SportF1How Ferrari remains at the forefront of F1 despite...

How Ferrari remains at the forefront of F1 despite no improvements

The Ferrari F1-75 looked fast from the first day of 2022 Formula 1 testing in Barcelona in February, and that pace has been maintained through the first three race weekends.

In fact, at the Australian GP, the car had a clear advantage over the Red Bull RB18 , having been fairly evenly matched in Bahrain and Saudi Arabia.

One of the most intriguing aspects of Ferrari’s season so far is that, unlike its main rivals, the team has changed very little since that first day of testing and has not introduced any upgrade packages.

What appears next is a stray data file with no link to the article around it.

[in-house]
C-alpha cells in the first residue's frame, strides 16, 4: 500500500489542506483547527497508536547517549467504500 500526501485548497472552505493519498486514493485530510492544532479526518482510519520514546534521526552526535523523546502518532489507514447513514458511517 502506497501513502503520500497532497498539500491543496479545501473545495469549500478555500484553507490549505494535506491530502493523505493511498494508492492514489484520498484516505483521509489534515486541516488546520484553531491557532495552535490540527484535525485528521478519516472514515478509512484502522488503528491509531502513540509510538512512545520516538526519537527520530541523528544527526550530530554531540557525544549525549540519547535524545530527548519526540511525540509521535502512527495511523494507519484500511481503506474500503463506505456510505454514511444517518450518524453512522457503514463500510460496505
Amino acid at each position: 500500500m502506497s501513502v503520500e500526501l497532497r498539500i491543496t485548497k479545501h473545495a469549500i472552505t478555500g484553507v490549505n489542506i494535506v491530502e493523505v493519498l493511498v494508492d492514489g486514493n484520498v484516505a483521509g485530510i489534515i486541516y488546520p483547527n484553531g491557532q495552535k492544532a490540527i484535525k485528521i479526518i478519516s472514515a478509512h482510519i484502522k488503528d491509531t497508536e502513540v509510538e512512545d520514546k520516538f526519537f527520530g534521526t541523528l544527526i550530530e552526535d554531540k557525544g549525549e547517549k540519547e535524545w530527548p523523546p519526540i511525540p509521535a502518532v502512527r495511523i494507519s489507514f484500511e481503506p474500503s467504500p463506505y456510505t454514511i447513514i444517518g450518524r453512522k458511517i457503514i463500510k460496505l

There are several aspects to take into account in Ferrari’s strategy. First of all, the car was fast from the start and had no major flaws. Like others it suffers from poising, but the team seems to have found a way to live with it, without being forced to compromise performance as much as some rivals have had to.

By not changing the car every week, the team has been able to gain a deeper understanding of the car, allowing the engineers to start each grand prix with a good basic setup.

That, in turn, has the added bonus of allowing the drivers to fully familiarize themselves with the car and what it requires of them, although it took Carlos Sainz a bit longer to adjust than it did for Charles Leclerc.

The big picture is that by not having to introduce new parts at short notice to find performance, Ferrari has been able to control its pace in terms of R&D. The team can focus on perfecting new things that it knows will work when it puts them on the track, rather than speed things up that haven’t been thoroughly tested, looking to put out fires.